High school student Rania Zuri has made it her mission to end book deserts in West Virginia. Book deserts are places without libraries and bookstores, threatening literacy rates for young children. A senior at Morgantown High School, Zuri founded the LiTEArary Society to provide books to preschool children across West Virginia.Continue Reading Take Me to More News
Laila Sakkal, a senior pre-med student at West Virginia University who was born in Charleston, held back tears as she talked about her Syrian grandmother, who can no longer join Sakkal’s family in the United States as planned. On Friday, President Donald Trump signed an executive order that temporarily barred non-U.S. citizens from seven predominantly Muslim countries from entering the U.S. – though the details of the order are still unclear.
The order barred Syrian refugees indefinitely.
“We’ve been working for a visa for her for to come here and stay with us for over two years. It just got approved last month. We were going to go get her in March because she’s too sick to travel alone,” Sakkal said.
On a cold and snowy Monday night, Sakkal and others voiced opposition to the executive order at a vigil at WVU’s Woodburn Circle in Morgantown. Students and community members who who weren’t affected showed their support for those who were through signs and speeches. At one point, a group of men drove by chanting Trump’s name.
The presidents of at least three academic organizations – WVU, West Virginia State University and Marshall University – have pledged their support for international students and faculty affected by the ban. WVU estimates that the order affects about 140 of their students and faculty.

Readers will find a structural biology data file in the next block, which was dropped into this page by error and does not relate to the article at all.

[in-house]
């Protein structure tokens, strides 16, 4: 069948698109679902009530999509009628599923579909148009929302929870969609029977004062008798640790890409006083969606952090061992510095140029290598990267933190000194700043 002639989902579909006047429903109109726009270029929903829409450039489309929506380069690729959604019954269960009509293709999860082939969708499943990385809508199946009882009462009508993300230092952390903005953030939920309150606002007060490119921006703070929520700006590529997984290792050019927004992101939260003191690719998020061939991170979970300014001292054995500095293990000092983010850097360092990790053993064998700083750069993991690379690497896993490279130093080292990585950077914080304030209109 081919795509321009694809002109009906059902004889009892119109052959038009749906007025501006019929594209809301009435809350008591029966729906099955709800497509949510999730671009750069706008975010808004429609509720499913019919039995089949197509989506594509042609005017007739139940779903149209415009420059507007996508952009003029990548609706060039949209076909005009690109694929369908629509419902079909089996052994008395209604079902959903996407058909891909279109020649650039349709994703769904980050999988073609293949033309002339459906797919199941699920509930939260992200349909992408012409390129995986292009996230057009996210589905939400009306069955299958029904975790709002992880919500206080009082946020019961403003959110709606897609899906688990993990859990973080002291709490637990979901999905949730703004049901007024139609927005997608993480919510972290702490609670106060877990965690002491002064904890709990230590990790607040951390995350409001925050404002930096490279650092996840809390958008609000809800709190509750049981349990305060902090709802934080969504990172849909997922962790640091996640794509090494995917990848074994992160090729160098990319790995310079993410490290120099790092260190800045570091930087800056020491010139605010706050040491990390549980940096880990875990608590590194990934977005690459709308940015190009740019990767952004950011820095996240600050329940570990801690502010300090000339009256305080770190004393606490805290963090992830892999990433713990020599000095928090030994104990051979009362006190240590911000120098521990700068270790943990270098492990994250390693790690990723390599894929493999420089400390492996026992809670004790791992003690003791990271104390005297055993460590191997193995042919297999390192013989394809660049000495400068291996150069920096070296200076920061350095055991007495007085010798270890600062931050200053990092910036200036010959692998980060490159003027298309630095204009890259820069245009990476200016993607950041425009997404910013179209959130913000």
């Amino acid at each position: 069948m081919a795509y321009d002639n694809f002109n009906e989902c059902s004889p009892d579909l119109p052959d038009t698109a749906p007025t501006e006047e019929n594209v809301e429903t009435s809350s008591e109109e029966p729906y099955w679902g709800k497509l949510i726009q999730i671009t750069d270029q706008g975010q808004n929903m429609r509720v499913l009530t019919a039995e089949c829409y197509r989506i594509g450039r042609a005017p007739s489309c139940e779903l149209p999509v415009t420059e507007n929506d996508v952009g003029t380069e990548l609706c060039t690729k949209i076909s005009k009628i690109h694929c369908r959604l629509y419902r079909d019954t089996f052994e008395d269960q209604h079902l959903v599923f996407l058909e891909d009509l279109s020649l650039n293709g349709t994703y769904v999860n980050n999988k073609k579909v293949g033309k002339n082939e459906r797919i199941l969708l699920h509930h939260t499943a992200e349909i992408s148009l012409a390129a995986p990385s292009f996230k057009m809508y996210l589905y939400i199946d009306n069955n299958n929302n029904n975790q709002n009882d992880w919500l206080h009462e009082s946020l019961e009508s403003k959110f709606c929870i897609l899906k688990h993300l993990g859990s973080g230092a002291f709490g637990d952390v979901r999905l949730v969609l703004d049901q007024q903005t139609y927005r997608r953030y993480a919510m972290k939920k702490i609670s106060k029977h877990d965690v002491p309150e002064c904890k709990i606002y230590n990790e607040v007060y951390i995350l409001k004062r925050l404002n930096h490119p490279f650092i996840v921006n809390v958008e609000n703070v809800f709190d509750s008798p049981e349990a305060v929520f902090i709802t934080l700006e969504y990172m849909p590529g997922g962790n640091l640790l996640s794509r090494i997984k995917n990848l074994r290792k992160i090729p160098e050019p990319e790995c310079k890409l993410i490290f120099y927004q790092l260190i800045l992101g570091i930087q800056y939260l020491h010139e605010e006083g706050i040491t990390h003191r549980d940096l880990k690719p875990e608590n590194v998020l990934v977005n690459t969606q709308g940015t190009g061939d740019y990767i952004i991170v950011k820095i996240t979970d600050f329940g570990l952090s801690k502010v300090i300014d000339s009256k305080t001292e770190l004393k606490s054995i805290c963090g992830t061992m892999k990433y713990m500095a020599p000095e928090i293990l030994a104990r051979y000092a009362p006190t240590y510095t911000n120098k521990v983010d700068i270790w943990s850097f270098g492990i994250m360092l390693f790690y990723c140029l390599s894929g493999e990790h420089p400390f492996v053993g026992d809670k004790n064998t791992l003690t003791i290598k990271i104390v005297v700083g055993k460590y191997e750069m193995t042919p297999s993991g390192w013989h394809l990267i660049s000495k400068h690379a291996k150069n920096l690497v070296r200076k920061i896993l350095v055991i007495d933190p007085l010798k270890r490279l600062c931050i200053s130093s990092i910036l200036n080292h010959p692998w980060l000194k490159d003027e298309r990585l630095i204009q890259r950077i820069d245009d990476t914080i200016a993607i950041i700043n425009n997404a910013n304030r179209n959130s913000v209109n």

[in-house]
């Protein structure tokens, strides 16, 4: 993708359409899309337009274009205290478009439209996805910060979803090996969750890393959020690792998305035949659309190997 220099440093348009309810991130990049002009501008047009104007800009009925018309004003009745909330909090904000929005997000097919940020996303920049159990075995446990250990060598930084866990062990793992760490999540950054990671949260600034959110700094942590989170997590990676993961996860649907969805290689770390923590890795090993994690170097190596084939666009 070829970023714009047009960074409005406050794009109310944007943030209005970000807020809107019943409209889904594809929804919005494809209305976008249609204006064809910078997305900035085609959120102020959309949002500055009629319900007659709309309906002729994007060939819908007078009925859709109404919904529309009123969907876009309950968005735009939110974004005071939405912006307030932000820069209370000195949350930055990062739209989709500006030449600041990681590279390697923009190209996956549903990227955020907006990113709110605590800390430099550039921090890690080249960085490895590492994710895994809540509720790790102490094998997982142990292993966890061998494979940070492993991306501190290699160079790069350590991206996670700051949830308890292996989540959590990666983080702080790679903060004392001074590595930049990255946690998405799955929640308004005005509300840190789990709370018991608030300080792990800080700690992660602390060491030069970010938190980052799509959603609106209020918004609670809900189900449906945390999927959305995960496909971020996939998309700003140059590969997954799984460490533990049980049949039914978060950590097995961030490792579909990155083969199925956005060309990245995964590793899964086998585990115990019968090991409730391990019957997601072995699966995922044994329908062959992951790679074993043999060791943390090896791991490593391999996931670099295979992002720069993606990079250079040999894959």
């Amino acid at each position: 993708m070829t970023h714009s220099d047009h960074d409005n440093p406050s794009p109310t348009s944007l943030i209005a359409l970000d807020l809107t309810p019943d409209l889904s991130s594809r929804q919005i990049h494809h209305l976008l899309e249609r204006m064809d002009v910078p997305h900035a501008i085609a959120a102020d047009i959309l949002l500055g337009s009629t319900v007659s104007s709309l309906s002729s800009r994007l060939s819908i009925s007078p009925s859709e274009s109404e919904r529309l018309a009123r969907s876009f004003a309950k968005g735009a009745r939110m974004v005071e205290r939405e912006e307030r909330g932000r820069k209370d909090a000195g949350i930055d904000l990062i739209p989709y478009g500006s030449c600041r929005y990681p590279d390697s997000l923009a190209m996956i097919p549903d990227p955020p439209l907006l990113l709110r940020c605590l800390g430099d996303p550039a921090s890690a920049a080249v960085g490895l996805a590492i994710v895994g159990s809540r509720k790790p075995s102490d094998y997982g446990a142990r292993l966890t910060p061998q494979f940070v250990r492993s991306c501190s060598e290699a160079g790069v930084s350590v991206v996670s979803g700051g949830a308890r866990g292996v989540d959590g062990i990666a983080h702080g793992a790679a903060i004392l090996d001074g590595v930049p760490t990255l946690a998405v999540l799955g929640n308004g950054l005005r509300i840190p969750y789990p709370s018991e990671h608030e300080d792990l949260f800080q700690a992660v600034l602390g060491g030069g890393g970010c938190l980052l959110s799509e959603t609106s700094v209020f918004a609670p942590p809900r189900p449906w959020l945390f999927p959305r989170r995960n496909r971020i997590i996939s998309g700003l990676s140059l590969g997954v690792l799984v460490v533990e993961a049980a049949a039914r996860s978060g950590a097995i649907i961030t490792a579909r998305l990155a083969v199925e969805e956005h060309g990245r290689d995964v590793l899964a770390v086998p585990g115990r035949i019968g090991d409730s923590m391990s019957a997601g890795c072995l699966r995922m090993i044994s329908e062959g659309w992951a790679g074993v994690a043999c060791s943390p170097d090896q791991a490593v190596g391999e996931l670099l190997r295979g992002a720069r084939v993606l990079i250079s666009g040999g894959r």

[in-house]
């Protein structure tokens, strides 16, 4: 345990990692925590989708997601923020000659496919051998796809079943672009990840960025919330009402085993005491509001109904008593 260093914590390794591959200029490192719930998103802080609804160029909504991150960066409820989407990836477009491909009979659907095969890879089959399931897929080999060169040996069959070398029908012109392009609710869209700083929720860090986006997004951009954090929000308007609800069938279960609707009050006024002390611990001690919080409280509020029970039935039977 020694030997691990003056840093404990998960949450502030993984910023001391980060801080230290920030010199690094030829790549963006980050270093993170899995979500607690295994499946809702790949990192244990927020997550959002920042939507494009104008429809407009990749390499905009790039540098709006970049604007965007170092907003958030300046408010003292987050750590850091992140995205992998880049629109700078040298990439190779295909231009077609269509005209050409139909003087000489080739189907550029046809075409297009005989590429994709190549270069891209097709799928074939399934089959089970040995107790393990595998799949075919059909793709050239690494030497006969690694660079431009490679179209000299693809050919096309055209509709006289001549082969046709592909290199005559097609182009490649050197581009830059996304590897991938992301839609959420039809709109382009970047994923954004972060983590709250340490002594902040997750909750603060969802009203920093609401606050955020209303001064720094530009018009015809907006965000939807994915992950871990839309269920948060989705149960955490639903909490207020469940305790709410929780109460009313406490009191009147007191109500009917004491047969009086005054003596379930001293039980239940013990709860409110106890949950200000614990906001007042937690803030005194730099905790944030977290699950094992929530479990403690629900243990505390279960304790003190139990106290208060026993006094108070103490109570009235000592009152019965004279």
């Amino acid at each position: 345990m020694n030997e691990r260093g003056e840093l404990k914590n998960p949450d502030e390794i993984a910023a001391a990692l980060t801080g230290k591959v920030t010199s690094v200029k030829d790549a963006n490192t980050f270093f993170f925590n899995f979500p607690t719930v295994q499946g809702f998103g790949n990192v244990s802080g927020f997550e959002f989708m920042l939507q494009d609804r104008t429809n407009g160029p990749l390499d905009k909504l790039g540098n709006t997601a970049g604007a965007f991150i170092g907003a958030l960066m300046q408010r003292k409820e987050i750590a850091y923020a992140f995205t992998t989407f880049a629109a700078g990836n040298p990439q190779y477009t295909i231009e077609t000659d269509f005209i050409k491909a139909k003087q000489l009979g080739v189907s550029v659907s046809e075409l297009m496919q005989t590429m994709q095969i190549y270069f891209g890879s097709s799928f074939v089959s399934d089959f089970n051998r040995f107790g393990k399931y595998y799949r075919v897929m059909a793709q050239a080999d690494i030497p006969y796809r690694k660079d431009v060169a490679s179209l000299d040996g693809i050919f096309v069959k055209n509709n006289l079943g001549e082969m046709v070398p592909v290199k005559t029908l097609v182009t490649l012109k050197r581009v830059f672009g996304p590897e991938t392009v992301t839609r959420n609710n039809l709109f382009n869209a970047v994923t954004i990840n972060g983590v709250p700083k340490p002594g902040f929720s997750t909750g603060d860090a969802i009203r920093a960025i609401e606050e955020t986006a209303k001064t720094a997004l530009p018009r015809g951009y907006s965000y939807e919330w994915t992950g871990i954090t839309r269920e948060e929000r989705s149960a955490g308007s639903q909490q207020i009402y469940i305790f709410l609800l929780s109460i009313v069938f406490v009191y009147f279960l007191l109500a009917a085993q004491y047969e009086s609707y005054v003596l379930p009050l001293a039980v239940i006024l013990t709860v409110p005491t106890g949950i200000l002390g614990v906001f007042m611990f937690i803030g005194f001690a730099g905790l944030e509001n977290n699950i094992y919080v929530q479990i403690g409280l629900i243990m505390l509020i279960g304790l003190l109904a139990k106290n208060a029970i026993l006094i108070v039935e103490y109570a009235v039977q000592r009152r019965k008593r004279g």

Before the vigil, WVU held an open forum for concerned community members to ask questions about the executive order to a panel that comprised of WVU Provost Joyce McConnell, immigration attorney Barbara Bower, Vice President for Global Strategy and International Affairs William Brustein, Dean of Students Corey Farris and Muslim Student Association President Sara Berzingi.
“You may not know how quickly words spread in an administrative structure. But as soon as the executive order was issued, we were on it,” McConnell said.
Questions ranged from, “Will WVU provide housing to international students who can no longer return home during breaks” (yes, though pricing was unknown at the time) to “Will WVU become a sanctuary campus” (the university will wait and see how events unfold before making that decision).
Several students and faculty asked Bower questions about the order’s effect on international travel and employment and education opportunities for international students. She emphasized that the executive order was written so broadly that not even immigration lawyers can say for certain how it will be enforced or which demographics will be affected.
“If you are from any of those seven countries, and you don’t have to travel abroad, I would encourage you to stay here,” she said.
Sen. Joe Manchin, D-W.Va., released a statement Monday evening opposing the executive order. He wrote that he supports the extreme vetting of immigrants, but that he’s concerned that the executive order was not “properly vetted by senior security advisors and members in the Administration.” West Virginia’s Republican senator, Shelley Moore Capito, had not released a statement regarding the executive order as of Monday night.
In a statement to The Charleston Gazette, Representative Evan Jenkins said that vetting immigrants keeps the country safe, but asked the Trump administration to clarify the parameters of this specific executive order.